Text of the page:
January 26, 2023
Teaching the Holocaust by Inquiry, Elizabeth Krasemann, Foreword by Michael Berenbaum. LIT Verlag GmbH & Co., Zurich, 2022.
These are fascinating times to teach students about the Holocaust. Some would argue that it is an ideal time since many schools are focused on DEI+, and this tragedy during World War II certainly qualifies as one of the more serious violations of social justice and ethnic equity in modern history. Alternatively, we live in a world of increasing antisemitism and an identity culture in which each disadvantaged group feels it deserves the designation, “most mistreated.” From that perspective, the Holocaust shares the stage with numerous other genocides including Darfur, Rwanda, Bosnia-Herzegovina, Cambodia, Nanking, Ukraine, Armenia, Native Americans, and Black African slaves. Thus, there are more tragedies than we would like to admit. So why study the Holocaust?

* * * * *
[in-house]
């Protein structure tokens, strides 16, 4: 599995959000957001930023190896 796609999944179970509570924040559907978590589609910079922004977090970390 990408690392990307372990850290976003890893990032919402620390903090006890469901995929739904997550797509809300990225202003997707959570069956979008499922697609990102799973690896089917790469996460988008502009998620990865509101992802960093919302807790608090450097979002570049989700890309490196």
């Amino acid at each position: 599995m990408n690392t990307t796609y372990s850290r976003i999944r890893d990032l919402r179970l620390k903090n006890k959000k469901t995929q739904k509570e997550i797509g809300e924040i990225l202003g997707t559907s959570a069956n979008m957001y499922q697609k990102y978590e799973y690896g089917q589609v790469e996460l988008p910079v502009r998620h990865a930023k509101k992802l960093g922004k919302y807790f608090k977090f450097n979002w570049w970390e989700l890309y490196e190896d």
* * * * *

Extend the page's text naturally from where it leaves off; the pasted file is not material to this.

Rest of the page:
Perhaps the answer is very simple: because it happened. One has to answer the question of how the Holocaust could possibly happen in the modern world. What is the tipping point at which strong prejudices push ordinary citizens into participating in the extermination of an entire ethnic group? What type of human depravity and evil motivates us to become accomplices…